review: So Done

book-sodone-1.jpgtitle: So Done
author: Paula Chase
date: Greenwillow Books/HarperCollins; 2018
main characters: Jamila Phillips and Tai Johnson
Review based upon an advanced copy.

Mila spent the summer with her aunt to avoid Tai’s father.

While Tai couldn’t wait for Mila to return to the Cove, she could feel that something was different, something was shifting but she wasn’t sure about her feelings. When Mila returned and asked her to stop calling her “Bean”, Tai knew something was up. She dug in and continued to be Tai. She’d try out for the new dance school because everyone else was, she’d keep crushin’ on Rollie and she’d always be the one on top in every conversation.

Mila wanted to attend the new dance school as much as she wanted to leave Pirate’s Cove. There could be a difficult decision ahead for her. Mila was changing. She was so done!

I think what really struck me about this book is considering for whom it is written. In knowing that So Done is written by a black author and seeing two black young women on the cover, I don’t think you’d be wrong to assume the book is written for a black audience, but I do question whether it is written specifically for Black girls.

Chase seems to be writing for those who share her cultural experience, never stopping to define slang or overly describe situations, hair or clothing styles. She assumes readers know, are able to figure things out or that they’ll be interested enough to find out. She doesn’t incorporate the representative white girl to provide a place of comfort for white readers. When I interviewed Paula, I wanted to ask her how she managed to avoid writing for the white gaze, but I avoided that question. I theorize that Whiteness is often added to IPOC books to soothe white editors and I didn’t want to put Paula on the spot. The thing is, by being authentic to her culture, she’s able to create a story with integrity that pulls in those from outside. ‘Otherness’ fades away as the author is able to write what she knows best.

As for writing for black girls… Chase explained in her interview with me how well she knows these characters; she’s written them and their community for years. She knows their generations, relatives, neighbors and friends. She can write the characters with ease. In So Done, Rollie/Roland, Chris and Simp are well developed secondary characters who hold a defined space in the story.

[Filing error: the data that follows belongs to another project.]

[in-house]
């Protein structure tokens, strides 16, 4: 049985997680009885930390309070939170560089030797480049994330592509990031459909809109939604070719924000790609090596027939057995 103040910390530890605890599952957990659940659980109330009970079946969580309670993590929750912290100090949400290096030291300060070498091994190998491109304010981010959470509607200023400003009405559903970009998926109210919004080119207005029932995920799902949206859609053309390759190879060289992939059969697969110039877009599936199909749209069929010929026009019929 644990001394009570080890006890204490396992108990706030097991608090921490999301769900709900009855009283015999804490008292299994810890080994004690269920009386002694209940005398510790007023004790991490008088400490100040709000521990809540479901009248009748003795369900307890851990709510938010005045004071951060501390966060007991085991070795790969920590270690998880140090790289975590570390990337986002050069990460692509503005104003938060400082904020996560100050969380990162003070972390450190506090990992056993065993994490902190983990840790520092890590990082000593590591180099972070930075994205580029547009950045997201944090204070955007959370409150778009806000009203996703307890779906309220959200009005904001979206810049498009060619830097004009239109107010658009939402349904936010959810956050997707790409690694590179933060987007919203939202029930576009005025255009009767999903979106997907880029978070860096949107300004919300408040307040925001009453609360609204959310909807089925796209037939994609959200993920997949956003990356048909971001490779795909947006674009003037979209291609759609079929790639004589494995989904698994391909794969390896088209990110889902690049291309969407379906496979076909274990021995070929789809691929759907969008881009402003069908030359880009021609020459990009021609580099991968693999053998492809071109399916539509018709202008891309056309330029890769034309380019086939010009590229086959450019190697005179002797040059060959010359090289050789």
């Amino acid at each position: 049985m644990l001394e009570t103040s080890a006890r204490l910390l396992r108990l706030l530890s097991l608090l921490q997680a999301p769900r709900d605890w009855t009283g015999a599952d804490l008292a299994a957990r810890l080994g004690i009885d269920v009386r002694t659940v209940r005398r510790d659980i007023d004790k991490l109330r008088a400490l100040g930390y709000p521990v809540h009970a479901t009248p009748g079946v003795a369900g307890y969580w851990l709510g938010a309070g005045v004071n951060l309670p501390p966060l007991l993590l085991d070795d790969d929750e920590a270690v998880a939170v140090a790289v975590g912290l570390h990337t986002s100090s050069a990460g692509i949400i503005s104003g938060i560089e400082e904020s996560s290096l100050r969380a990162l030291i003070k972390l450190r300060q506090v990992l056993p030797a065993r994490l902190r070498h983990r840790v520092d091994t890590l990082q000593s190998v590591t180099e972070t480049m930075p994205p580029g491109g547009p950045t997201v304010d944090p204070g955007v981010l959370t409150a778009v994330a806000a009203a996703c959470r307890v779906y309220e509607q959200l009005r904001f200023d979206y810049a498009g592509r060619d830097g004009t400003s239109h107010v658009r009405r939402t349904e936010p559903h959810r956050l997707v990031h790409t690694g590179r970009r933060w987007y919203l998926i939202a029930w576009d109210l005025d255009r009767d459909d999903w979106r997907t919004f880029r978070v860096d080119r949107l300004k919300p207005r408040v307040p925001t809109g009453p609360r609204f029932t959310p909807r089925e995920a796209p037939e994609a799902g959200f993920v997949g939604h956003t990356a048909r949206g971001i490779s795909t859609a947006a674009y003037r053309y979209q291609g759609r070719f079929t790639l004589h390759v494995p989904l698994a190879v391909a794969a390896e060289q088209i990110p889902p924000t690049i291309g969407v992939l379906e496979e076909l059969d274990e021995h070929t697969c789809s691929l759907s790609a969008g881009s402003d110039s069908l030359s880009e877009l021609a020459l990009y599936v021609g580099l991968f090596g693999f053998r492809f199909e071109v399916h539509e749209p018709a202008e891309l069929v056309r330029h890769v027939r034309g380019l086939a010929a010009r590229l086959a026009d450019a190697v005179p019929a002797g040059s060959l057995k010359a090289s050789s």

Simp. Short for ‘Simple’. Years behind his peers in school, he seems to have some sort of intellectual disability that impacts his academic performance but, that does not limit his ability to be a friend. Chase empowers him with the same agility as her other characters. In this tight knit neighborhood, you’re known for your flaws and accepted for your strengths. Simp fits right in.

Mo had three older brothers. All but the youngest was in jail. She knew how to give as good as she got and rarely backed down. And as mild-mannered as Simp was most of the time, he could handle himself. And knowing that he might be (was?) a dough boy [drug dealer] made Mila look at him differently now. Before, she wouldn’t have worried about him and Mo dissing each other. But now? Who knew what might set Simp off if everybody kept teasing him about not being able to do TAG?

“I’m not pressed one bit,” Tai said, breaking the tension. It was as close to siding with Simp as she would ever get. He looked at her with open adoration. “But if I can make it and get out of art or gym a few times a week, shoot, might as well.”

There were a few halfhearted “Yeahs” from the group. But the conversation had cooled the high they’d all been on after the first day.

Roland put his fist out to Chris. They touched knuckles then swiped their hands quickly. “I need rehearse my solo. I check y’all later.

Simp rolled out with them.” (pp. 205-6/ARC)

The fathers in the story, Bryant Johnson and Jamal Phillips couldn’t be more different as they represent the polar opposites of fatherhood. These characters are critical to one of the topics of the books: the safety of black girls. In keeping black men safe black men are either perpetrators or protectors. Even Tai’s older brother Jamal Jr (JJ) understood this when he provided her with warnings and information to keep her safe. These males knew this neighborhood (this world!) is not safe for black girls and they could choose to protect them or do them harm. There really is no in between. So Done has strong messages for black men.

So Done is a relationship based story; relationships between friends, siblings, parents and children and neighbors. It’s about a group of young people trying to learn how to create their own space in the world. I strongly recommend this book!

The story is told in third person multiple narrative style.

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